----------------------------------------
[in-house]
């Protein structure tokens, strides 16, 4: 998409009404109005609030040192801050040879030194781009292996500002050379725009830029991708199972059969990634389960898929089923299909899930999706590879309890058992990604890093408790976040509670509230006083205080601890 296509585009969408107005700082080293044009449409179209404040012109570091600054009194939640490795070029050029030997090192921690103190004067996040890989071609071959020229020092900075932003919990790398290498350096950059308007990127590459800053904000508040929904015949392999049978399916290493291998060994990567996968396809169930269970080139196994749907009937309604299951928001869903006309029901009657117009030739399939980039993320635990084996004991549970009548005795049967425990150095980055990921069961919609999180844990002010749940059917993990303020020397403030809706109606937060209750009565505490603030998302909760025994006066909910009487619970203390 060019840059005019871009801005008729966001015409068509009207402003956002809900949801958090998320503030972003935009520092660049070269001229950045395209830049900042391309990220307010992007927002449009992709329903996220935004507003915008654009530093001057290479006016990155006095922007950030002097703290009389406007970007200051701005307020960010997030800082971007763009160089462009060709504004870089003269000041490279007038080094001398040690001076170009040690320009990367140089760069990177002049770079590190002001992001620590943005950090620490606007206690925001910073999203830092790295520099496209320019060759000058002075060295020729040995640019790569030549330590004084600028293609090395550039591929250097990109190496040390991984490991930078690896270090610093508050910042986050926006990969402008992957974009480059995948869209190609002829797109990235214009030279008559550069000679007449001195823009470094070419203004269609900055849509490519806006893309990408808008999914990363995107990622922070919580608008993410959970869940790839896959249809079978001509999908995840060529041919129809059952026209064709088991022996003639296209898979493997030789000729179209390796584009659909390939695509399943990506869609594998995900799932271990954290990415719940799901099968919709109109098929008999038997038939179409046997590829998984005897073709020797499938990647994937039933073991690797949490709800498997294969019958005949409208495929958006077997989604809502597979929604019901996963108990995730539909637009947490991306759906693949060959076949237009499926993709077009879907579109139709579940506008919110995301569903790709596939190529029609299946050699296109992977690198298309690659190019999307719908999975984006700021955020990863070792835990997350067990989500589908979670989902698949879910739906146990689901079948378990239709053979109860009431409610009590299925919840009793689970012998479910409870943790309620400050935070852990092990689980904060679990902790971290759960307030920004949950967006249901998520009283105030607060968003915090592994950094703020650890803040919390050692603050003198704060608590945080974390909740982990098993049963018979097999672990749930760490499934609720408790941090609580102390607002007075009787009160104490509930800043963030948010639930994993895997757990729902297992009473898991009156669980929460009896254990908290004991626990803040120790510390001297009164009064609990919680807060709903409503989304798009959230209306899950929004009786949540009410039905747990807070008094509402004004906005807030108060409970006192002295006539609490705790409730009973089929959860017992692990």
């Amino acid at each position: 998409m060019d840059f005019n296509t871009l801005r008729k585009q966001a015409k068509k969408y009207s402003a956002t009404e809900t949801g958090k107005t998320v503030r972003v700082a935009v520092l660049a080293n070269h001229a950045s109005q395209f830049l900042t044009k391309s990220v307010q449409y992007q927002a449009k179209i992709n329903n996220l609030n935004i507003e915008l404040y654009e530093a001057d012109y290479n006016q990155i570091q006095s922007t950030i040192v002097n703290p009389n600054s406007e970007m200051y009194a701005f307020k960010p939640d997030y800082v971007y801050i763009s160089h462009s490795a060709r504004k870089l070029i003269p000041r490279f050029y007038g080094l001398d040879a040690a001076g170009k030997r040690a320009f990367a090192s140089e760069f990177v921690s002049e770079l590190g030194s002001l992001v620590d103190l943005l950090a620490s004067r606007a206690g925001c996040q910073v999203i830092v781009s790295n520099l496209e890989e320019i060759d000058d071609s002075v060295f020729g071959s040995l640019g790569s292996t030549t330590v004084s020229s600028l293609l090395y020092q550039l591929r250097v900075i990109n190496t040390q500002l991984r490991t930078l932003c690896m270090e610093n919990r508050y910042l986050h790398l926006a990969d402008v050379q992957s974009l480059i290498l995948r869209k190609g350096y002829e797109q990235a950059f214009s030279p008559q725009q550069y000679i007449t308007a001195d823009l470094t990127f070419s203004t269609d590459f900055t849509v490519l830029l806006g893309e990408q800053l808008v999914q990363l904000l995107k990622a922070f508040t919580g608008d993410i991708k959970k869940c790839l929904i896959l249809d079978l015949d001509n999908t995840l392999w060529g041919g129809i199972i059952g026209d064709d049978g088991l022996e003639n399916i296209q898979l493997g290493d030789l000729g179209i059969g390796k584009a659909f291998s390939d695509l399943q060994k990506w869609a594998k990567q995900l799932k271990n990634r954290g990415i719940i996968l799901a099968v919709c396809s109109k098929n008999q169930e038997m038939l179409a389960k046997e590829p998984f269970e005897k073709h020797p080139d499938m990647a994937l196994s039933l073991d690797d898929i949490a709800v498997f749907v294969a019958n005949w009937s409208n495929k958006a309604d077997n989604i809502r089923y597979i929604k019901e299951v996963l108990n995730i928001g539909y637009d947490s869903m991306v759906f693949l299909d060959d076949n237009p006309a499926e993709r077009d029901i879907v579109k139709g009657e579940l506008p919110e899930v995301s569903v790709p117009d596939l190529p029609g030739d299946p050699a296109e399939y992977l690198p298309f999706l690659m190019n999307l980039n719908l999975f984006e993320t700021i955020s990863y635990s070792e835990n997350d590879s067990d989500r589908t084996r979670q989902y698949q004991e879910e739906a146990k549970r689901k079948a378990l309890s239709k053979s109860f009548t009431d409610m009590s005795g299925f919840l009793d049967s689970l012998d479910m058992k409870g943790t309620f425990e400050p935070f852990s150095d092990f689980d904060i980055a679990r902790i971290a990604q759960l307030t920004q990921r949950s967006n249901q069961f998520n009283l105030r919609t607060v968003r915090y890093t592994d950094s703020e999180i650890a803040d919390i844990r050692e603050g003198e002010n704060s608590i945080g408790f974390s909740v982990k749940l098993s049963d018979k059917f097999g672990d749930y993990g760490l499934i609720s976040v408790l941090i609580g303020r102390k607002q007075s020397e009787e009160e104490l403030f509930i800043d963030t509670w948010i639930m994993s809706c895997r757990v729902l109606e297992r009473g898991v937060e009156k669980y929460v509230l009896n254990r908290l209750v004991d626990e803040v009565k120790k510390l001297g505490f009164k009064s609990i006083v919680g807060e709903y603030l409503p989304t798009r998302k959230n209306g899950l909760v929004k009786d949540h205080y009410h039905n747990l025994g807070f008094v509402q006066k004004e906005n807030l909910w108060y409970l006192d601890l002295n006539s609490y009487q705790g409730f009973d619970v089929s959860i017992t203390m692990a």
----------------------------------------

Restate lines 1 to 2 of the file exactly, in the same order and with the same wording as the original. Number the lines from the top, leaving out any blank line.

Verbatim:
[in-house]
């Protein structure tokens, strides 16, 4: 998409009404109005609030040192801050040879030194781009292996500002050379725009830029991708199972059969990634389960898929089923299909899930999706590879309890058992990604890093408790976040509670509230006083205080601890 296509585009969408107005700082080293044009449409179209404040012109570091600054009194939640490795070029050029030997090192921690103190004067996040890989071609071959020229020092900075932003919990790398290498350096950059308007990127590459800053904000508040929904015949392999049978399916290493291998060994990567996968396809169930269970080139196994749907009937309604299951928001869903006309029901009657117009030739399939980039993320635990084996004991549970009548005795049967425990150095980055990921069961919609999180844990002010749940059917993990303020020397403030809706109606937060209750009565505490603030998302909760025994006066909910009487619970203390 060019840059005019871009801005008729966001015409068509009207402003956002809900949801958090998320503030972003935009520092660049070269001229950045395209830049900042391309990220307010992007927002449009992709329903996220935004507003915008654009530093001057290479006016990155006095922007950030002097703290009389406007970007200051701005307020960010997030800082971007763009160089462009060709504004870089003269000041490279007038080094001398040690001076170009040690320009990367140089760069990177002049770079590190002001992001620590943005950090620490606007206690925001910073999203830092790295520099496209320019060759000058002075060295020729040995640019790569030549330590004084600028293609090395550039591929250097990109190496040390991984490991930078690896270090610093508050910042986050926006990969402008992957974009480059995948869209190609002829797109990235214009030279008559550069000679007449001195823009470094070419203004269609900055849509490519806006893309990408808008999914990363995107990622922070919580608008993410959970869940790839896959249809079978001509999908995840060529041919129809059952026209064709088991022996003639296209898979493997030789000729179209390796584009659909390939695509399943990506869609594998995900799932271990954290990415719940799901099968919709109109098929008999038997038939179409046997590829998984005897073709020797499938990647994937039933073991690797949490709800498997294969019958005949409208495929958006077997989604809502597979929604019901996963108990995730539909637009947490991306759906693949060959076949237009499926993709077009879907579109139709579940506008919110995301569903790709596939190529029609299946050699296109992977690198298309690659190019999307719908999975984006700021955020990863070792835990997350067990989500589908979670989902698949879910739906146990689901079948378990239709053979109860009431409610009590299925919840009793689970012998479910409870943790309620400050935070852990092990689980904060679990902790971290759960307030920004949950967006249901998520009283105030607060968003915090592994950094703020650890803040919390050692603050003198704060608590945080974390909740982990098993049963018979097999672990749930760490499934609720408790941090609580102390607002007075009787009160104490509930800043963030948010639930994993895997757990729902297992009473898991009156669980929460009896254990908290004991626990803040120790510390001297009164009064609990919680807060709903409503989304798009959230209306899950929004009786949540009410039905747990807070008094509402004004906005807030108060409970006192002295006539609490705790409730009973089929959860017992692990």